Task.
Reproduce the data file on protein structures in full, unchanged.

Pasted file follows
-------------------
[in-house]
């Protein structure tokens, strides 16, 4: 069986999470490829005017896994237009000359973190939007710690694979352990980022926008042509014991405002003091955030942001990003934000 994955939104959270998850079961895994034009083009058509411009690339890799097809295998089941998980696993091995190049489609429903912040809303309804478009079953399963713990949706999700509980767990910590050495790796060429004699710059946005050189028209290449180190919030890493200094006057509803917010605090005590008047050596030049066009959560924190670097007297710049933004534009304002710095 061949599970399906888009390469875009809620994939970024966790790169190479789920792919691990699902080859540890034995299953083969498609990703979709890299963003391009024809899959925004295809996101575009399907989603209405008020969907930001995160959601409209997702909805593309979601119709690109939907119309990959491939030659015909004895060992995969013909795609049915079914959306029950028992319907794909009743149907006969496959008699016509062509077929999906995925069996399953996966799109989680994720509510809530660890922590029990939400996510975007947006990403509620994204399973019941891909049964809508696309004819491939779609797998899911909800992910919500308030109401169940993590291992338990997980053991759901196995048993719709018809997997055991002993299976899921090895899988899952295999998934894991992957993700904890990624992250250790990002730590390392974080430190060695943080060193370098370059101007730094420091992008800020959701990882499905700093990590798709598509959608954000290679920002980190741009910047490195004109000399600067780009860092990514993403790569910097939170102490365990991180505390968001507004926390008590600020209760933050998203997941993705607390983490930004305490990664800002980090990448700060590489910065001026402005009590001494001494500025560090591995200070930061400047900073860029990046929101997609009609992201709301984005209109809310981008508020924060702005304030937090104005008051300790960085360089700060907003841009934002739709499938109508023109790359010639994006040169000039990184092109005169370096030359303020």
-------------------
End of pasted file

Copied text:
[in-house]
């Protein structure tokens, strides 16, 4: 069986999470490829005017896994237009000359973190939007710690694979352990980022926008042509014991405002003091955030942001990003934000 994955939104959270998850079961895994034009083009058509411009690339890799097809295998089941998980696993091995190049489609429903912040809303309804478009079953399963713990949706999700509980767990910590050495790796060429004699710059946005050189028209290449180190919030890493200094006057509803917010605090005590008047050596030049066009959560924190670097007297710049933004534009304002710095 061949599970399906888009390469875009809620994939970024966790790169190479789920792919691990699902080859540890034995299953083969498609990703979709890299963003391009024809899959925004295809996101575009399907989603209405008020969907930001995160959601409209997702909805593309979601119709690109939907119309990959491939030659015909004895060992995969013909795609049915079914959306029950028992319907794909009743149907006969496959008699016509062509077929999906995925069996399953996966799109989680994720509510809530660890922590029990939400996510975007947006990403509620994204399973019941891909049964809508696309004819491939779609797998899911909800992910919500308030109401169940993590291992338990997980053991759901196995048993719709018809997997055991002993299976899921090895899988899952295999998934894991992957993700904890990624992250250790990002730590390392974080430190060695943080060193370098370059101007730094420091992008800020959701990882499905700093990590798709598509959608954000290679920002980190741009910047490195004109000399600067780009860092990514993403790569910097939170102490365990991180505390968001507004926390008590600020209760933050998203997941993705607390983490930004305490990664800002980090990448700060590489910065001026402005009590001494001494500025560090591995200070930061400047900073860029990046929101997609009609992201709301984005209109809310981008508020924060702005304030937090104005008051300790960085360089700060907003841009934002739709499938109508023109790359010639994006040169000039990184092109005169370096030359303020």